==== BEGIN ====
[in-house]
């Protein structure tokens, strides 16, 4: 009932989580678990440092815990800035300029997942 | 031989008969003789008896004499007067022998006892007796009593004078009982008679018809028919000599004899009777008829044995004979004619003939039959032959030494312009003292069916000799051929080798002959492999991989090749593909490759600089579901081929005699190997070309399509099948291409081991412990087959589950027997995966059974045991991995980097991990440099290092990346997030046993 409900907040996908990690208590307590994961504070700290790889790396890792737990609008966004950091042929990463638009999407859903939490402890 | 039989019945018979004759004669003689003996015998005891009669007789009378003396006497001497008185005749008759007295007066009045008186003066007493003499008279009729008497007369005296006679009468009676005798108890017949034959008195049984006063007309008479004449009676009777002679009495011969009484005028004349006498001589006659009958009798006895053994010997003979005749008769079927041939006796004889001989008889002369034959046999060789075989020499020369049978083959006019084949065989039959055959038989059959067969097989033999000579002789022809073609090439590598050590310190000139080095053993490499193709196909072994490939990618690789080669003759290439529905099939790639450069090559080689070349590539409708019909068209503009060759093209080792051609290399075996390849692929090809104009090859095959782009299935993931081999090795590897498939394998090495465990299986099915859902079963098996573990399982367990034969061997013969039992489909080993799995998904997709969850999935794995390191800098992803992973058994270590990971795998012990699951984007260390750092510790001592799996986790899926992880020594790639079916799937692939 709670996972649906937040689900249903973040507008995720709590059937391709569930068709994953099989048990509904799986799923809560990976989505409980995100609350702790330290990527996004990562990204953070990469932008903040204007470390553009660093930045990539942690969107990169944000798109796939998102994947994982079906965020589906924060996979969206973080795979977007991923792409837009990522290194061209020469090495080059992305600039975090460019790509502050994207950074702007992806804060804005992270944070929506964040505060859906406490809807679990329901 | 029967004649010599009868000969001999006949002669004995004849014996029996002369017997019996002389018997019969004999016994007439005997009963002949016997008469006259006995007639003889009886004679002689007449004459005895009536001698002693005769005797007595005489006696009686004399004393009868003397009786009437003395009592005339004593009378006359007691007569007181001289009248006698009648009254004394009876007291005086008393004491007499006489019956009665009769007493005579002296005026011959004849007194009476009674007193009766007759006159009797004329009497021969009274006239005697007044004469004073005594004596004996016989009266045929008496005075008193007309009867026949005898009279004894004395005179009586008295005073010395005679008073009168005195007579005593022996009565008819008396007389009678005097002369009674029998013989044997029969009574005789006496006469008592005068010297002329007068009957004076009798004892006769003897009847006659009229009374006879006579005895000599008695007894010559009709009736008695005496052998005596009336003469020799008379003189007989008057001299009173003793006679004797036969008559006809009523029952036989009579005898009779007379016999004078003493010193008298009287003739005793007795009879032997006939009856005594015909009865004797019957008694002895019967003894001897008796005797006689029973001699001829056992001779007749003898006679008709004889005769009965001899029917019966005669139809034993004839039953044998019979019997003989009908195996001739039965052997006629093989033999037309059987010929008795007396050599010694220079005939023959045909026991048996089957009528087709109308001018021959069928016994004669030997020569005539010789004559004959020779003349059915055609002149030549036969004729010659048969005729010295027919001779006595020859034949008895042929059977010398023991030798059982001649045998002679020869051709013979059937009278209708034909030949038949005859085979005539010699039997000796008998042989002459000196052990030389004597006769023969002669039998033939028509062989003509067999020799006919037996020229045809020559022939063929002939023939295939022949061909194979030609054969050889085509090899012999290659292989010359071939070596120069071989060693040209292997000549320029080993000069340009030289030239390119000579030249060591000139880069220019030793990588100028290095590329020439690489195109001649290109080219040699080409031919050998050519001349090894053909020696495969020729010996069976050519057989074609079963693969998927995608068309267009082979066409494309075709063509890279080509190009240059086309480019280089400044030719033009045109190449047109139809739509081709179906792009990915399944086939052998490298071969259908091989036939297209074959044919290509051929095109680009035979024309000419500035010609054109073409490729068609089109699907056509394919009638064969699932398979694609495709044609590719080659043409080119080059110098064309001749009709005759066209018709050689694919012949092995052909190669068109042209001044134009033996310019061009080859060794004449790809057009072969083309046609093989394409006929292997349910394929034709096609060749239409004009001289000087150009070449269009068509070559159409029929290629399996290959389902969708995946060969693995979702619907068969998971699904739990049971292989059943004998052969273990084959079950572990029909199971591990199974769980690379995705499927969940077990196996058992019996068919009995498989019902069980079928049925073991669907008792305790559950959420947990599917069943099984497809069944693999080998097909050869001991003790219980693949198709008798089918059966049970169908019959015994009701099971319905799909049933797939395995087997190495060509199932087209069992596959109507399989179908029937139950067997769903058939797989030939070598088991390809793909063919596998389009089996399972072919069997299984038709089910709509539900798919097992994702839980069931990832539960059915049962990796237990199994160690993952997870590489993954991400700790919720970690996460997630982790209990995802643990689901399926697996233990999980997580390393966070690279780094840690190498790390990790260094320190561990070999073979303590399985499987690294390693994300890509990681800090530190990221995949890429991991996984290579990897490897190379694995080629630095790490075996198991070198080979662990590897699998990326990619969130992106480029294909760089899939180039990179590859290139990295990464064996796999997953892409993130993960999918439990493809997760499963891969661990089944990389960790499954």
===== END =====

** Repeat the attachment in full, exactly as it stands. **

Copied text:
[in-house]
């Protein structure tokens, strides 16, 4: 009932989580678990440092815990800035300029997942 | 031989008969003789008896004499007067022998006892007796009593004078009982008679018809028919000599004899009777008829044995004979004619003939039959032959030494312009003292069916000799051929080798002959492999991989090749593909490759600089579901081929005699190997070309399509099948291409081991412990087959589950027997995966059974045991991995980097991990440099290092990346997030046993 409900907040996908990690208590307590994961504070700290790889790396890792737990609008966004950091042929990463638009999407859903939490402890 | 039989019945018979004759004669003689003996015998005891009669007789009378003396006497001497008185005749008759007295007066009045008186003066007493003499008279009729008497007369005296006679009468009676005798108890017949034959008195049984006063007309008479004449009676009777002679009495011969009484005028004349006498001589006659009958009798006895053994010997003979005749008769079927041939006796004889001989008889002369034959046999060789075989020499020369049978083959006019084949065989039959055959038989059959067969097989033999000579002789022809073609090439590598050590310190000139080095053993490499193709196909072994490939990618690789080669003759290439529905099939790639450069090559080689070349590539409708019909068209503009060759093209080792051609290399075996390849692929090809104009090859095959782009299935993931081999090795590897498939394998090495465990299986099915859902079963098996573990399982367990034969061997013969039992489909080993799995998904997709969850999935794995390191800098992803992973058994270590990971795998012990699951984007260390750092510790001592799996986790899926992880020594790639079916799937692939 709670996972649906937040689900249903973040507008995720709590059937391709569930068709994953099989048990509904799986799923809560990976989505409980995100609350702790330290990527996004990562990204953070990469932008903040204007470390553009660093930045990539942690969107990169944000798109796939998102994947994982079906965020589906924060996979969206973080795979977007991923792409837009990522290194061209020469090495080059992305600039975090460019790509502050994207950074702007992806804060804005992270944070929506964040505060859906406490809807679990329901 | 029967004649010599009868000969001999006949002669004995004849014996029996002369017997019996002389018997019969004999016994007439005997009963002949016997008469006259006995007639003889009886004679002689007449004459005895009536001698002693005769005797007595005489006696009686004399004393009868003397009786009437003395009592005339004593009378006359007691007569007181001289009248006698009648009254004394009876007291005086008393004491007499006489019956009665009769007493005579002296005026011959004849007194009476009674007193009766007759006159009797004329009497021969009274006239005697007044004469004073005594004596004996016989009266045929008496005075008193007309009867026949005898009279004894004395005179009586008295005073010395005679008073009168005195007579005593022996009565008819008396007389009678005097002369009674029998013989044997029969009574005789006496006469008592005068010297002329007068009957004076009798004892006769003897009847006659009229009374006879006579005895000599008695007894010559009709009736008695005496052998005596009336003469020799008379003189007989008057001299009173003793006679004797036969008559006809009523029952036989009579005898009779007379016999004078003493010193008298009287003739005793007795009879032997006939009856005594015909009865004797019957008694002895019967003894001897008796005797006689029973001699001829056992001779007749003898006679008709004889005769009965001899029917019966005669139809034993004839039953044998019979019997003989009908195996001739039965052997006629093989033999037309059987010929008795007396050599010694220079005939023959045909026991048996089957009528087709109308001018021959069928016994004669030997020569005539010789004559004959020779003349059915055609002149030549036969004729010659048969005729010295027919001779006595020859034949008895042929059977010398023991030798059982001649045998002679020869051709013979059937009278209708034909030949038949005859085979005539010699039997000796008998042989002459000196052990030389004597006769023969002669039998033939028509062989003509067999020799006919037996020229045809020559022939063929002939023939295939022949061909194979030609054969050889085509090899012999290659292989010359071939070596120069071989060693040209292997000549320029080993000069340009030289030239390119000579030249060591000139880069220019030793990588100028290095590329020439690489195109001649290109080219040699080409031919050998050519001349090894053909020696495969020729010996069976050519057989074609079963693969998927995608068309267009082979066409494309075709063509890279080509190009240059086309480019280089400044030719033009045109190449047109139809739509081709179906792009990915399944086939052998490298071969259908091989036939297209074959044919290509051929095109680009035979024309000419500035010609054109073409490729068609089109699907056509394919009638064969699932398979694609495709044609590719080659043409080119080059110098064309001749009709005759066209018709050689694919012949092995052909190669068109042209001044134009033996310019061009080859060794004449790809057009072969083309046609093989394409006929292997349910394929034709096609060749239409004009001289000087150009070449269009068509070559159409029929290629399996290959389902969708995946060969693995979702619907068969998971699904739990049971292989059943004998052969273990084959079950572990029909199971591990199974769980690379995705499927969940077990196996058992019996068919009995498989019902069980079928049925073991669907008792305790559950959420947990599917069943099984497809069944693999080998097909050869001991003790219980693949198709008798089918059966049970169908019959015994009701099971319905799909049933797939395995087997190495060509199932087209069992596959109507399989179908029937139950067997769903058939797989030939070598088991390809793909063919596998389009089996399972072919069997299984038709089910709509539900798919097992994702839980069931990832539960059915049962990796237990199994160690993952997870590489993954991400700790919720970690996460997630982790209990995802643990689901399926697996233990999980997580390393966070690279780094840690190498790390990790260094320190561990070999073979303590399985499987690294390693994300890509990681800090530190990221995949890429991991996984290579990897490897190379694995080629630095790490075996198991070198080979662990590897699998990326990619969130992106480029294909760089899939180039990179590859290139990295990464064996796999997953892409993130993960999918439990493809997760499963891969661990089944990389960790499954």